Profit warnings are a rarity from the utilities space so today’s profits shock from SSE (SSE), one of the UK’s big six energy suppliers, has caught investors on the hop.

Shares in the company have fallen close on 8%, making them the worst performing FTSE 100 stock, and the worst across the 750-odd companies listed on the FTSE All Share index.

The shares are trading at £11.515 as of 11am on Wednesday 12 September.

For the time being the dividend looks safe, the company saying that the dividend is expected to still be 97.5p per share for the year to 31 March 2019. SSE also expects to stick to its five-year dividend plan, implying above inflation increases to the payout.

This is all-important for investors given the hefty income yields typically on offer with utility stocks.

WHAT HAS ROCKED SSE?

The company is basically blaming the weather, plus hefty wholesale gas prices, saying that the ‘relatively dry, still and warm weather’ has hit output from its wind farms and hydro-electric stations.

This effectively blows a £190m hole in operating profits so far this year, and the company now reckons that operating profit for the first half to 30 September will be half the rough £518m of last year.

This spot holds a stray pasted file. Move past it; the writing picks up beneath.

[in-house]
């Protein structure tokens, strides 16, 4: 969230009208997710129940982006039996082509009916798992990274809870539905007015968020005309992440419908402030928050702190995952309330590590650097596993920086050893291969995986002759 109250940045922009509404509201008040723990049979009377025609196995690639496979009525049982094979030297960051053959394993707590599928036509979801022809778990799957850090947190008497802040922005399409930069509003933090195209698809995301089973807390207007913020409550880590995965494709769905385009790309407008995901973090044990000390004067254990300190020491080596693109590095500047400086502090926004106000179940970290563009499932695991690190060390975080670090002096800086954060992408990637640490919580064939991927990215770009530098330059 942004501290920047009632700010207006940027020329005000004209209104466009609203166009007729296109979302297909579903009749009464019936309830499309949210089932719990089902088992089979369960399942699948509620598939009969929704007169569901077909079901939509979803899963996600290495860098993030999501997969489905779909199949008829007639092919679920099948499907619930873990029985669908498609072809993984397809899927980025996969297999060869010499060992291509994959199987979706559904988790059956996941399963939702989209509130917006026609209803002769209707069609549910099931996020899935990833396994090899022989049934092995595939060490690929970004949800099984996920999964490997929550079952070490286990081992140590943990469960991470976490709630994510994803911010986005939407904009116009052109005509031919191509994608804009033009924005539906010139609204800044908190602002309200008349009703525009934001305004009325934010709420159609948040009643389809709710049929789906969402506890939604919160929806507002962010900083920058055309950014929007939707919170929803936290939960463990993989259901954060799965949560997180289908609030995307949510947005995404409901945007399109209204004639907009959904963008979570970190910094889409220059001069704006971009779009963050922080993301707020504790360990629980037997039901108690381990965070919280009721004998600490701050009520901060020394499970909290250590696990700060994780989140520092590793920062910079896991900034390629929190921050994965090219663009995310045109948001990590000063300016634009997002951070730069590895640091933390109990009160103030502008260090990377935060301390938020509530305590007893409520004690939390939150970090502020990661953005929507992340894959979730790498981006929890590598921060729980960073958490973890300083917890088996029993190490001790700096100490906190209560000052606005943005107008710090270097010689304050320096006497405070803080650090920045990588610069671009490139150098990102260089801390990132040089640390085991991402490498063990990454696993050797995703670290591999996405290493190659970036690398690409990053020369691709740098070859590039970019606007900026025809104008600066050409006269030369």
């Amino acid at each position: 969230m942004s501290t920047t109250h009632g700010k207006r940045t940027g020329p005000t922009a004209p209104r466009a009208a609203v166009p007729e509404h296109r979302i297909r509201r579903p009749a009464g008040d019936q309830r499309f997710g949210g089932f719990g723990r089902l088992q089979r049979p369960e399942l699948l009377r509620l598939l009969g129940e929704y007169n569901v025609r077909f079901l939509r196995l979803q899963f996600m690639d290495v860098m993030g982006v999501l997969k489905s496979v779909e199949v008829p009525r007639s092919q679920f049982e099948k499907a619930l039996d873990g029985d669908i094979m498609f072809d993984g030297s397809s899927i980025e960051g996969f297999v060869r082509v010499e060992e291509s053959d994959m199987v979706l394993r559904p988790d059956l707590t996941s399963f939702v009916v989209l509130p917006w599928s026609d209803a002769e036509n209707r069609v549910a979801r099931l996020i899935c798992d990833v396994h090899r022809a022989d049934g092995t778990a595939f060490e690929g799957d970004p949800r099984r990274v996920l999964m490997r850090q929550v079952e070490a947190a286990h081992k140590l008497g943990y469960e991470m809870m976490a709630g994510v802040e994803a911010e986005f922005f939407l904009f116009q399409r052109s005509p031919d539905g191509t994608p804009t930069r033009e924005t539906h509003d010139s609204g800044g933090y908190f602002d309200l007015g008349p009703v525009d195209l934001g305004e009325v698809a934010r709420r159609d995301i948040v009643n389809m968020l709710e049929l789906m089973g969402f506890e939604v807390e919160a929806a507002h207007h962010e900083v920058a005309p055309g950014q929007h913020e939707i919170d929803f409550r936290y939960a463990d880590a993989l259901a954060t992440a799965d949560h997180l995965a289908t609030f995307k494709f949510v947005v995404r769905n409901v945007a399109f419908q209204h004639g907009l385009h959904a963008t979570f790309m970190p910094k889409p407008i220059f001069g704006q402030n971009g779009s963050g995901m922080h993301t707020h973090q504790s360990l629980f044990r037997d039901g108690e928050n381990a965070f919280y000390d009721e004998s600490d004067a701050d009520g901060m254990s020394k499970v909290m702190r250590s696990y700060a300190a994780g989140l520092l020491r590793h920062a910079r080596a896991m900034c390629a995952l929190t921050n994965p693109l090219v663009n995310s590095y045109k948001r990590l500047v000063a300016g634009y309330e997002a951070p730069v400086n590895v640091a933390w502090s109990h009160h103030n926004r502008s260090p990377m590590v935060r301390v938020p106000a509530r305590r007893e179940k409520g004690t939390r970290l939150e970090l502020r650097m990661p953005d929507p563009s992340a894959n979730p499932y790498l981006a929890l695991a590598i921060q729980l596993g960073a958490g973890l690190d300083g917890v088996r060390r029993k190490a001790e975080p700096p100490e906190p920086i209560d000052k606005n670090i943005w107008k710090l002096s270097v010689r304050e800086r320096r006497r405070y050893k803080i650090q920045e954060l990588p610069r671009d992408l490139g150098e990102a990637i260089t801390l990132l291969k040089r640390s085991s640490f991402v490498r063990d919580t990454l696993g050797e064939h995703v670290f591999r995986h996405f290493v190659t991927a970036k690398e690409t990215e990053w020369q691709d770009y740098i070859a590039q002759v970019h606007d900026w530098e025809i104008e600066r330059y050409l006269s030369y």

Chief executive Alistair Phillips-Davies has called today’s news ‘disappointing and regrettable’ but also insists that the ‘underlying quality of SSE’s businesses remains strong.’

Some investors might disagree given the ongoing competitive pressures from emerging independents allowing UK customers to switch away at will. There’s also the government enforced price cap to come into play from January. SSE is also trying to merge with Npower’s UK business.

PUT INTO CONTEXT

‘You could argue that is a reasonable explanation for missing earnings expectations, but shareholders may be furious with the company given how weak its share price has already been since May,’ says Russ Mould, investment director at trading platform AJ Bell.

‘Ultimately it is a good reminder that even seemingly defensive companies still have operational and regulatory risks,’ he adds.

The repercussions continue to ripple across the wider UK utility sector with share prices of British Gas-owner Centrica (CNA) and National Grid (NG.) also under the cosh.

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Issue Date: 12 Sep 2018